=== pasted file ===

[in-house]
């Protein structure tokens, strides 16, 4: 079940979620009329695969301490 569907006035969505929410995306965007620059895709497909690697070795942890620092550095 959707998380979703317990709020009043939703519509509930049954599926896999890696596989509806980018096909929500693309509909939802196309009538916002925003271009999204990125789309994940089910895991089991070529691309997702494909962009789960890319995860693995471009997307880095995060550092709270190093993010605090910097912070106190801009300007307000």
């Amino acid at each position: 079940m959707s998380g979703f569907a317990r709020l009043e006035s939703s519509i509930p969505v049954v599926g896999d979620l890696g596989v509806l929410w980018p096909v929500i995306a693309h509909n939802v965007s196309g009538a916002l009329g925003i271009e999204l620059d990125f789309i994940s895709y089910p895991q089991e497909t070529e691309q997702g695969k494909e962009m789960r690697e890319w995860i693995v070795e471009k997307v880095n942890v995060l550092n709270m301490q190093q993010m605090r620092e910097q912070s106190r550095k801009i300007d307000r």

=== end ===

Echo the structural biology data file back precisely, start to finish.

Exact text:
[in-house]
């Protein structure tokens, strides 16, 4: 079940979620009329695969301490 569907006035969505929410995306965007620059895709497909690697070795942890620092550095 959707998380979703317990709020009043939703519509509930049954599926896999890696596989509806980018096909929500693309509909939802196309009538916002925003271009999204990125789309994940089910895991089991070529691309997702494909962009789960890319995860693995471009997307880095995060550092709270190093993010605090910097912070106190801009300007307000």
């Amino acid at each position: 079940m959707s998380g979703f569907a317990r709020l009043e006035s939703s519509i509930p969505v049954v599926g896999d979620l890696g596989v509806l929410w980018p096909v929500i995306a693309h509909n939802v965007s196309g009538a916002l009329g925003i271009e999204l620059d990125f789309i994940s895709y089910p895991q089991e497909t070529e691309q997702g695969k494909e962009m789960r690697e890319w995860i693995v070795e471009k997307v880095n942890v995060l550092n709270m301490q190093q993010m605090r620092e910097q912070s106190r550095k801009i300007d307000r």